MONTREAL — New Chinese retaliatory tariffs on U.S. goods will cause global disruptions and force Canadians to defend their markets against heightened American competition, say soybean, meat and chemical producers.
China announced tariffs Wednesday against U.S. plans to apply US$50 billion worth of tariffs on 106 imports by issuing a list of U.S. goods including soybeans, whisky, beef, industrial chemicals and small aircraft in the escalating dispute.
That’s on top of import charges announced Monday on 128 items including fruit, nuts, pork, ginseng, wine, steel pipe and aluminum scrap in retaliation for an estimated US$3 billion in U.S. tariffs on steel and aluminum.
The latest 25 per cent levy on U.S. goods could create some opportunities for Canadian soy exporters, but will also force Canada to fend off imports at home and defend sales to 69 other markets, said Soy Canada executive director Ron Davidson.
“What we’re looking at here is substantive instability in the world market while we try to sort out where everybody’s beans are going,” he said in an interview.
Canada sold nearly five million tonnes of soybean products valued at $2.7 billion to China last year.
It is the country’s largest export market, but Canada is a small player compared with global leaders like Brazil, the United States and Argentina.
Brazil supplied about half of the nearly 100 million tonnes of soybean imported by China last year. The U.S. shipped some 33 million tonnes.
The Chemical Industry Association of Canada said the country’s producers will likely suffer a “secondary impact” by seeing more U.S. products in markets where they compete.
David Podruzny, vice-president business and economics at the association, said the impact will take awhile because most of the production is under contract.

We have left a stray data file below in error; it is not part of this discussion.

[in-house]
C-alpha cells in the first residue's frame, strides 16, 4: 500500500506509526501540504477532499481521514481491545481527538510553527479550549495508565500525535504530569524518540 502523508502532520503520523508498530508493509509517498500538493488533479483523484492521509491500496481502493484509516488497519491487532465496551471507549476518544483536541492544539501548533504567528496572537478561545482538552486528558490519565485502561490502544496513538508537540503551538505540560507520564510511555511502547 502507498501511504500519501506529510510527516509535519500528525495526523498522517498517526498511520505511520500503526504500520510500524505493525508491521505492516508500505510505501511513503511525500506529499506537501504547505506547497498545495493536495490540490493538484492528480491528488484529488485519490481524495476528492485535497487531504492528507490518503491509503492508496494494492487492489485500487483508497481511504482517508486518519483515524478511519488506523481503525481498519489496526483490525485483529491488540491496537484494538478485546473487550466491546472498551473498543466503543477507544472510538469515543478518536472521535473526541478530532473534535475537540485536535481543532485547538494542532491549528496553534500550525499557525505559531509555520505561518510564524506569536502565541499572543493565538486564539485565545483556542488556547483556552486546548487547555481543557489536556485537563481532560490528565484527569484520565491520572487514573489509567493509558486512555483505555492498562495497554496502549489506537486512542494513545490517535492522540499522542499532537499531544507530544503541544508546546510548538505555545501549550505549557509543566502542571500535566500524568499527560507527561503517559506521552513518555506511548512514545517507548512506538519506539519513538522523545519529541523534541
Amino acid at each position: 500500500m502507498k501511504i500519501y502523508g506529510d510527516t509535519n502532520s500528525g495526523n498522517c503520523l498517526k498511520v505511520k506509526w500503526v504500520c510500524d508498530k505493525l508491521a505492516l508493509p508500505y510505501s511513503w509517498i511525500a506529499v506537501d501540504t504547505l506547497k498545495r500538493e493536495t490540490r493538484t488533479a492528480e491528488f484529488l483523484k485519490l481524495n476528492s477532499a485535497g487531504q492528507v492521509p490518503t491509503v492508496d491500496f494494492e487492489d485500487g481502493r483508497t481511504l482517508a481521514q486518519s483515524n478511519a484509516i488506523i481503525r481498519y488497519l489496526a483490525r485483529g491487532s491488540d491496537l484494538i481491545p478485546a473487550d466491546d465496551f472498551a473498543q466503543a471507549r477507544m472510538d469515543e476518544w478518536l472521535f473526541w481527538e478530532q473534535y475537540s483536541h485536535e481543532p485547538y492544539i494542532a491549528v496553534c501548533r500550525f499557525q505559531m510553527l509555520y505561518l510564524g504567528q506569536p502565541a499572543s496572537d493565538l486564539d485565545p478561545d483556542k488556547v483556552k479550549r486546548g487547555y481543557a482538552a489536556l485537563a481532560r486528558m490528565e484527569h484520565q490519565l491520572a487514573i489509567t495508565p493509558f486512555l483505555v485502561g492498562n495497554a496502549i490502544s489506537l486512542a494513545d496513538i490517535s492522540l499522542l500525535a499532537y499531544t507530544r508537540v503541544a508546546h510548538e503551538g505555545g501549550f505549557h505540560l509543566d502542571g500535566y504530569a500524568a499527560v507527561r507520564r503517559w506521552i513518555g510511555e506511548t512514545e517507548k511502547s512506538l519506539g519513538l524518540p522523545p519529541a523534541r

About four per cent of the $35.4 billion of Canadian industrial chemicals exports go the China.
Canadian producers can’t automatically replace American products, but if the material is the same, multinational companies might try to relocate their production destined for China to escape U.S. duties, Podruzny added.
“If it’s all above board we could easily benefit in that circumstance,” he said.
The group representing Canada’s beef and pork producers sees big growth opportunities in China and Asia but said a ramp down of American exports to China would boost competition in other markets.
“The tariff certainly changes the landscape a little bit but China still remains a very viable market for Canadian exports,” said Marcus Mattinson, spokesman for the Canadian Meat Council.
Canadian red meat exports to China surged to $835 million in 2016, up from $334 million in 2010.
A pilot project announced in December that would allow China to accept Canadian chilled beef and pork provides another window of opportunity for Canadian producers, he added.
On top of that, the rebooted Trans-Pacific Partnership could facilitate the enhanced penetration into Pacific Rim countries.
Meanwhile, Davidson said replacing U.S. soybeans will be challenging because Canada doesn’t have the extra volume even though it is the fastest-growing field crop in the country.
Some Manitoba soybeans are available for export, but they’re being held up by a rail backlog that has slowed transportation of western grain.
Greg Colman of National Bank Financial said the tariffs against U.S. goods could increase demand for agriculture from other countries.
“The likely outcome for Canadian farms is mildly positive, as the 25 per cent tariff enhances the competitiveness of farms in the rest of the world,” he wrote in a report.
Seth Seifman of J.P. Morgan says the Chinese tariff on aircraft weighing between 15 and 45 tonnes is calibrated to send a political message without have a major impact on Boeing.
“In other words, this looks like a shot across the bow with regard to Boeing and our base case remains that we will see little change in Boeing aircraft deliveries into China,” he wrote in a report.
In a statement, Boeing said proposed tariffs from the U.S. and China could harm the global aerospace industry.
“A strong and vibrant aerospace industry is important to the economic prosperity and national security of both countries.”
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–Ross Marowits, The Canadian Press
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